Some of the connected features will likely cost money, as expected, and will likely be worth it. Traffic, fuel prices, if up to date and well done I have no problem paying a bit per year for. Other services, simple ones that improve the parts of the application that are lacking are counter-intuitive to charge for. For example, while CoPilot provides the most services (for an extra $20/year), the idea that you have to pay for their POI search is crazy. This is already built into the Maps application and a thousand other apps. This, alone should be free to make up for their very outdated built in POI database.
G-Map were the first full on-board GPS application for the iPhone. They actually provided turn-by-turn routing before Apple allowed this from applications and had to pull their app from the App Store. G-Map is overall a good application and fairly well featured. The problem is that it currently just feels a little dated. The developers haven't really used the time advantage that they've had to create the killer app they could have. Unfortunate really as they must have known that the big guns would be releasing apps eventually.
G-Map oddly provides their mapping software in parts. You can buy the US East, US West, and Canada separately. They also provide solutions for smaller parts of the US, usually 2 state packs for $19.99. Take a look at all of their different packages on the App Store.
Mobile Navigator was the first post-OS 3.0 iPhone GPS release and it has been very popular. Mobile Navigator continues to be the best selling iPhone GPS application and for good reason. It's a very well done application, easily beating most of the others in features. It does a really good job or routing and has a great lane assist feature.
It's latest version brings the first full text-to-speech engine, which announces the street names as well as turn directions, to the iPhone. It also includes the best iPod integration. Very well done. The only issue is that it's price is rather high and we don't know how long updates will be provided.
Navigon provides versions for parts of the world outside the US as well. Take a look at all of their offerings on the App Store.
TomTom were featured during the WWDC keynote where Apple detailed features of the 3.0 version of it iPhone OS. After that there was some confusion if the hardware they showed would be included with the price of the app. Even once the app was released people were wondering as their price, $99.99 was the highest of all of the GPS apps. I think some people thought that if they bought the app that the bracket would magically appear on their windshield. Well we now know that that the bracket will be an extra $120.
The app itself, while the most iPhone like of all of the apps, is rather short on features. You do get TomTom's excellent maps and routing database. But still, except for the name I'm not really sure it's worth the extra cost.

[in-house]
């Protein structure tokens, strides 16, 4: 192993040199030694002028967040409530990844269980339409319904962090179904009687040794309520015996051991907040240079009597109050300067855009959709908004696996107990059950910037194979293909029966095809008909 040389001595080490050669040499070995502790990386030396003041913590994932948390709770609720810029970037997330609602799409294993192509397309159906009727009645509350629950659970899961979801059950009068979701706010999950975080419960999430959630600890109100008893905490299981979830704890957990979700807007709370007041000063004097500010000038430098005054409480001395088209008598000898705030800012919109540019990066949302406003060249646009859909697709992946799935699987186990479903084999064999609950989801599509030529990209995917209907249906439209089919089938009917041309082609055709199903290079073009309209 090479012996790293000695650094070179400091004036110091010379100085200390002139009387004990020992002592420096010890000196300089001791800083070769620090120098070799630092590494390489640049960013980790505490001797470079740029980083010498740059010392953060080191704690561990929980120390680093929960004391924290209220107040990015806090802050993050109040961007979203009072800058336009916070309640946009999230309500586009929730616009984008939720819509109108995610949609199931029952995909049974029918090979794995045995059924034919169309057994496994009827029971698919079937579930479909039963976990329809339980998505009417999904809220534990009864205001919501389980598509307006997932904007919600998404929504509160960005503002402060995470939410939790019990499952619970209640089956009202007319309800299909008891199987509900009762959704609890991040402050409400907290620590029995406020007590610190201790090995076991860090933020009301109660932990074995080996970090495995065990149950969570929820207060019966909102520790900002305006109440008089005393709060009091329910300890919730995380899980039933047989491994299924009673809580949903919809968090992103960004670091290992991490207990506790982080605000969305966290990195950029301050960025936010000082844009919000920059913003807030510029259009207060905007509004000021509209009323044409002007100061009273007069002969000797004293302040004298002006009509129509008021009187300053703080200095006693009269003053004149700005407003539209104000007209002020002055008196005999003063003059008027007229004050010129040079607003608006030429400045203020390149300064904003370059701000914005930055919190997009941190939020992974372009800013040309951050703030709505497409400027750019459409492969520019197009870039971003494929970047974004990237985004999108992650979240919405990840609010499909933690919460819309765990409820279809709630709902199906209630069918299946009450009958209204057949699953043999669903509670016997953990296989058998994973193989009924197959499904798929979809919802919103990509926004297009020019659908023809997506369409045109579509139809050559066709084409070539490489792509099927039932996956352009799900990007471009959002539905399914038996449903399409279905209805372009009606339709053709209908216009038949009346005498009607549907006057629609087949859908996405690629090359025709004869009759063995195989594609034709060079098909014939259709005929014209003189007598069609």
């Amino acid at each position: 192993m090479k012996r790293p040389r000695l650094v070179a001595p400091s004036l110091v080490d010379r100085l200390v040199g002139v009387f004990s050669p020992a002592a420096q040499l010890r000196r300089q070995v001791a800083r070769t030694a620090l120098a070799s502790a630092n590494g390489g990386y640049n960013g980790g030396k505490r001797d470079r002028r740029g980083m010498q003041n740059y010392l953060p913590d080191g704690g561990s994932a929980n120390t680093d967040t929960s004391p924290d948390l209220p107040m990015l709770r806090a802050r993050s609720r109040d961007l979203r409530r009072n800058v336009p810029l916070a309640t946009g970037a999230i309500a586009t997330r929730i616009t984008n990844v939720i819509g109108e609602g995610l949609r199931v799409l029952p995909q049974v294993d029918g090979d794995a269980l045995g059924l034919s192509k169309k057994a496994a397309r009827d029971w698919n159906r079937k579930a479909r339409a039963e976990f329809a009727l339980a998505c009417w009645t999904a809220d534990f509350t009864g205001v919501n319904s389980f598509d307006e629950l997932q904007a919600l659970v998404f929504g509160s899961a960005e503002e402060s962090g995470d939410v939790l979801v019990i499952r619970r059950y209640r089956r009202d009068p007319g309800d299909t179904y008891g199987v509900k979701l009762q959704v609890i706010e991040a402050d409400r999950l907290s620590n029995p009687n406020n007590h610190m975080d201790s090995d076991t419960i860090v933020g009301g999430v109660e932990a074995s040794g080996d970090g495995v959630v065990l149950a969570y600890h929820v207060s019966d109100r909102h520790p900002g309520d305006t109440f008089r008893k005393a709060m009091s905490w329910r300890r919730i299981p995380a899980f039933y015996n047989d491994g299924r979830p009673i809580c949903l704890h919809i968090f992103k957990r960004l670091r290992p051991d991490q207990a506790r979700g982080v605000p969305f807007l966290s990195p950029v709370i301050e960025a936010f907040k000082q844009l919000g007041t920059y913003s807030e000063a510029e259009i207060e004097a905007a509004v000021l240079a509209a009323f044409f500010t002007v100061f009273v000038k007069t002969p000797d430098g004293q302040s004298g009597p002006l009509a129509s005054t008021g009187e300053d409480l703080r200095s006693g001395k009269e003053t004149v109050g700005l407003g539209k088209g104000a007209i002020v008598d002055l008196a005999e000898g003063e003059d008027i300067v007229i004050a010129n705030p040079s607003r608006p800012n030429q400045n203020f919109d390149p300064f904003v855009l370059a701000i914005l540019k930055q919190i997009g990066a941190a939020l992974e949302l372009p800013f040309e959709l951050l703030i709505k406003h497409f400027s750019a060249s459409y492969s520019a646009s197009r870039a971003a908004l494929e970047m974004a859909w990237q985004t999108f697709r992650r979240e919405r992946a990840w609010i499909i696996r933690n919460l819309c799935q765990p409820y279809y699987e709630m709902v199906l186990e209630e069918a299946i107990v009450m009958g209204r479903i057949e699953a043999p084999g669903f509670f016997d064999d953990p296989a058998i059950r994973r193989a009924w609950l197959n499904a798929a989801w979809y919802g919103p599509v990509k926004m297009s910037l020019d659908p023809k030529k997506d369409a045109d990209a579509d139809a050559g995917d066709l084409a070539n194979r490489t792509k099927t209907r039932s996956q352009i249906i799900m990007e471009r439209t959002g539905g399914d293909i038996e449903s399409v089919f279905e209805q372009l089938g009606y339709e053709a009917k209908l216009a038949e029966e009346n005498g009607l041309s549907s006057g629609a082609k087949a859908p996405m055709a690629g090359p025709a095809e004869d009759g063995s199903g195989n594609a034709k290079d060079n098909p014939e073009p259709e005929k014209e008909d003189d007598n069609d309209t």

TomTom also provides versions for many other parts of the world, take a look at the App Store.
The biggest complaint we had with iGo My Way was that it was an obviously rushed port of their software. Absolutely no thought was given on how to make it an iPhone-like application, either in the user interface for features.
That said, it's a competent application for GPS, looks good and is responsive. We just want to see more, feature and integration wise on the iPhone. iGo have done one thing that we like though. They have been very up front with their notice that they will provide map updates through 2010. I like this and hope other will be as up front as well.
iGo is available in multiple versions for various parts of the world. Check them out in the App Store.
Sygic finished at the bottom of our rankings and unfortunately even after an update remain there. While they have added a few missing features with this latest update, their maps and routing remain the most out of date. They do seem very willing to update their app and we expect to see them correct that issue fairly soon.
In the mean time they have reduced the price of their application to celebrate this latest version by $20. They also provide other regions other than the US (including a version with US, Canada, and Mexico) and are available in the App Store.
CoPilot came out on top of our rankings, and rightly so. It easily provides the most bang for the buck for iPhone GPS applications. They are also the first to provide live traffic display in their app, albeit for an additional $20/year. They also provide Live Search (like the location search in Google Maps), and fuel prices search (very limited), for that $20.
If the GPS app is something you use a lot, it is likely worth the extra $20/year. CoPilot is also available for other regions in the App Store.
What we've seen is really just the start. These are the first draft iPhone GPS applications. What we really need for the iPhone is what Dash was trying to do for GPS devices -- but hopefully whoever does it for the iPhone won't go out of business like Dash.
As we stated in our reviews, currently CoPilot has the best features for the least amount of money and is the best option for the iPhone. But we still hope for a lot more from GPS developers and we look forward to the updates that are undoubtedly in the pipeline.